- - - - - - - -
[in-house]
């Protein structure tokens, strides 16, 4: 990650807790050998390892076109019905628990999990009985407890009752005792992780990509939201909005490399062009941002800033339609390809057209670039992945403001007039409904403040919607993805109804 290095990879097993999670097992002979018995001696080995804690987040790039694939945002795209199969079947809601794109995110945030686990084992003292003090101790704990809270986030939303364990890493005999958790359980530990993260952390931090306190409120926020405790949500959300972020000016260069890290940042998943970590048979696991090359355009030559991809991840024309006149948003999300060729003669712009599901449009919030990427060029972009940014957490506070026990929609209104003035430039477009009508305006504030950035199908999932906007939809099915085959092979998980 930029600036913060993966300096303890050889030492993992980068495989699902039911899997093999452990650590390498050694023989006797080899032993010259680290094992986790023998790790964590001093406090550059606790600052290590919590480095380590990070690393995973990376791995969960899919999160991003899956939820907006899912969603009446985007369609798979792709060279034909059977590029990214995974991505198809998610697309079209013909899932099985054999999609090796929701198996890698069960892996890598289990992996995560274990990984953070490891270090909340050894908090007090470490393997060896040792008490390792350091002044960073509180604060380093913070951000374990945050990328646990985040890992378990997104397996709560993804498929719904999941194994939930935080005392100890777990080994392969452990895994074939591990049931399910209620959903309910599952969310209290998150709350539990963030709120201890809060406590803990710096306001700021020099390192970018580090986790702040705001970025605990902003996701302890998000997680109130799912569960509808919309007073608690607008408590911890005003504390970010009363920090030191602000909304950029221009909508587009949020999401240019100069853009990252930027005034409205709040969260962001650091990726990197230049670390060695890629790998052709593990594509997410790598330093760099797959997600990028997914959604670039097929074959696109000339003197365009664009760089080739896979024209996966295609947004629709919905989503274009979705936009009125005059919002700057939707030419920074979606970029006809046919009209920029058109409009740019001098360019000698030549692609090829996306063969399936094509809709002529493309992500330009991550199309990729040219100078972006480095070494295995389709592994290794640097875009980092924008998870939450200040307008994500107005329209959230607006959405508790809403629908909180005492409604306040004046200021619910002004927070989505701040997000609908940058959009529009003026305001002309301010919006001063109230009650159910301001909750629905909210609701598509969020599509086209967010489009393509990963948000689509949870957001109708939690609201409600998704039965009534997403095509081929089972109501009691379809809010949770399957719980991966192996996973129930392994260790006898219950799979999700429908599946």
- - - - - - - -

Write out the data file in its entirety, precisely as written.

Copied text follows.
[in-house]
């Protein structure tokens, strides 16, 4: 990650807790050998390892076109019905628990999990009985407890009752005792992780990509939201909005490399062009941002800033339609390809057209670039992945403001007039409904403040919607993805109804 290095990879097993999670097992002979018995001696080995804690987040790039694939945002795209199969079947809601794109995110945030686990084992003292003090101790704990809270986030939303364990890493005999958790359980530990993260952390931090306190409120926020405790949500959300972020000016260069890290940042998943970590048979696991090359355009030559991809991840024309006149948003999300060729003669712009599901449009919030990427060029972009940014957490506070026990929609209104003035430039477009009508305006504030950035199908999932906007939809099915085959092979998980 930029600036913060993966300096303890050889030492993992980068495989699902039911899997093999452990650590390498050694023989006797080899032993010259680290094992986790023998790790964590001093406090550059606790600052290590919590480095380590990070690393995973990376791995969960899919999160991003899956939820907006899912969603009446985007369609798979792709060279034909059977590029990214995974991505198809998610697309079209013909899932099985054999999609090796929701198996890698069960892996890598289990992996995560274990990984953070490891270090909340050894908090007090470490393997060896040792008490390792350091002044960073509180604060380093913070951000374990945050990328646990985040890992378990997104397996709560993804498929719904999941194994939930935080005392100890777990080994392969452990895994074939591990049931399910209620959903309910599952969310209290998150709350539990963030709120201890809060406590803990710096306001700021020099390192970018580090986790702040705001970025605990902003996701302890998000997680109130799912569960509808919309007073608690607008408590911890005003504390970010009363920090030191602000909304950029221009909508587009949020999401240019100069853009990252930027005034409205709040969260962001650091990726990197230049670390060695890629790998052709593990594509997410790598330093760099797959997600990028997914959604670039097929074959696109000339003197365009664009760089080739896979024209996966295609947004629709919905989503274009979705936009009125005059919002700057939707030419920074979606970029006809046919009209920029058109409009740019001098360019000698030549692609090829996306063969399936094509809709002529493309992500330009991550199309990729040219100078972006480095070494295995389709592994290794640097875009980092924008998870939450200040307008994500107005329209959230607006959405508790809403629908909180005492409604306040004046200021619910002004927070989505701040997000609908940058959009529009003026305001002309301010919006001063109230009650159910301001909750629905909210609701598509969020599509086209967010489009393509990963948000689509949870957001109708939690609201409600998704039965009534997403095509081929089972109501009691379809809010949770399957719980991966192996996973129930392994260790006898219950799979999700429908599946």